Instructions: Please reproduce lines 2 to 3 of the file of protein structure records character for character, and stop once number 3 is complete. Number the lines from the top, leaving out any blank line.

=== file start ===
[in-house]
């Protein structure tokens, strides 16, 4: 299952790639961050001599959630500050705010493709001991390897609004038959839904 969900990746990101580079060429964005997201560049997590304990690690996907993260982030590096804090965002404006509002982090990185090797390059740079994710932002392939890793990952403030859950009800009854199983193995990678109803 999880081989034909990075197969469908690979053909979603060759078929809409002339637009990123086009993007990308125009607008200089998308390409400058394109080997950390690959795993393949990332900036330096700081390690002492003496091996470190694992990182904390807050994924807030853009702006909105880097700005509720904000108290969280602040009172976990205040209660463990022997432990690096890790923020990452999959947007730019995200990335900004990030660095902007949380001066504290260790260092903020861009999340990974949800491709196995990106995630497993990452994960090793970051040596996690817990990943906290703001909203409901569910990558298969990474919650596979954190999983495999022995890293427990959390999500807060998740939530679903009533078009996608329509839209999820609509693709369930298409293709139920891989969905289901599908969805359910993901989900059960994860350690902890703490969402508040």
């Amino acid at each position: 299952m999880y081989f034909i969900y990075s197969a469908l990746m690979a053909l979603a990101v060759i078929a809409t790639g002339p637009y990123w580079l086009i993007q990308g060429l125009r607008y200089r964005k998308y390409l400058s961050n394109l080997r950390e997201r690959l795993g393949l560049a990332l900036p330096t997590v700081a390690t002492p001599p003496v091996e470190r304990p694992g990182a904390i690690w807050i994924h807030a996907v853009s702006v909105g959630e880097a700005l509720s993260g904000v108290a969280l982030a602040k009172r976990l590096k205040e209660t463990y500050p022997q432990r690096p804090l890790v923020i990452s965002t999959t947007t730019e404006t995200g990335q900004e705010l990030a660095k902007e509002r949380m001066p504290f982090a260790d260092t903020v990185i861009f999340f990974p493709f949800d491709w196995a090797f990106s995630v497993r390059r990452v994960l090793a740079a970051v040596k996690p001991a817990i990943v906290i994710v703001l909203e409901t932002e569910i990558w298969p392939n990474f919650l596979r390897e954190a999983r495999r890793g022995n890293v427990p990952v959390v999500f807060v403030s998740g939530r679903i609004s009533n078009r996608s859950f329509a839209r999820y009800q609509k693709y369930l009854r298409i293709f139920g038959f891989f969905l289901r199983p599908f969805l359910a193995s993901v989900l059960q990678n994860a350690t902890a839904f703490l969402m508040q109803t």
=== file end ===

């Protein structure tokens, strides 16, 4: 299952790639961050001599959630500050705010493709001991390897609004038959839904 969900990746990101580079060429964005997201560049997590304990690690996907993260982030590096804090965002404006509002982090990185090797390059740079994710932002392939890793990952403030859950009800009854199983193995990678109803 999880081989034909990075197969469908690979053909979603060759078929809409002339637009990123086009993007990308125009607008200089998308390409400058394109080997950390690959795993393949990332900036330096700081390690002492003496091996470190694992990182904390807050994924807030853009702006909105880097700005509720904000108290969280602040009172976990205040209660463990022997432990690096890790923020990452999959947007730019995200990335900004990030660095902007949380001066504290260790260092903020861009999340990974949800491709196995990106995630497993990452994960090793970051040596996690817990990943906290703001909203409901569910990558298969990474919650596979954190999983495999022995890293427990959390999500807060998740939530679903009533078009996608329509839209999820609509693709369930298409293709139920891989969905289901599908969805359910993901989900059960994860350690902890703490969402508040």
């Amino acid at each position: 299952m999880y081989f034909i969900y990075s197969a469908l990746m690979a053909l979603a990101v060759i078929a809409t790639g002339p637009y990123w580079l086009i993007q990308g060429l125009r607008y200089r964005k998308y390409l400058s961050n394109l080997r950390e997201r690959l795993g393949l560049a990332l900036p330096t997590v700081a390690t002492p001599p003496v091996e470190r304990p694992g990182a904390i690690w807050i994924h807030a996907v853009s702006v909105g959630e880097a700005l509720s993260g904000v108290a969280l982030a602040k009172r976990l590096k205040e209660t463990y500050p022997q432990r690096p804090l890790v923020i990452s965002t999959t947007t730019e404006t995200g990335q900004e705010l990030a660095k902007e509002r949380m001066p504290f982090a260790d260092t903020v990185i861009f999340f990974p493709f949800d491709w196995a090797f990106s995630v497993r390059r990452v994960l090793a740079a970051v040596k996690p001991a817990i990943v906290i994710v703001l909203e409901t932002e569910i990558w298969p392939n990474f919650l596979r390897e954190a999983r495999r890793g022995n890293v427990p990952v959390v999500f807060v403030s998740g939530r679903i609004s009533n078009r996608s859950f329509a839209r999820y009800q609509k693709y369930l009854r298409i293709f139920g038959f891989f969905l289901r199983p599908f969805l359910a193995s993901v989900l059960q990678n994860a350690t902890a839904f703490l969402m508040q109803t």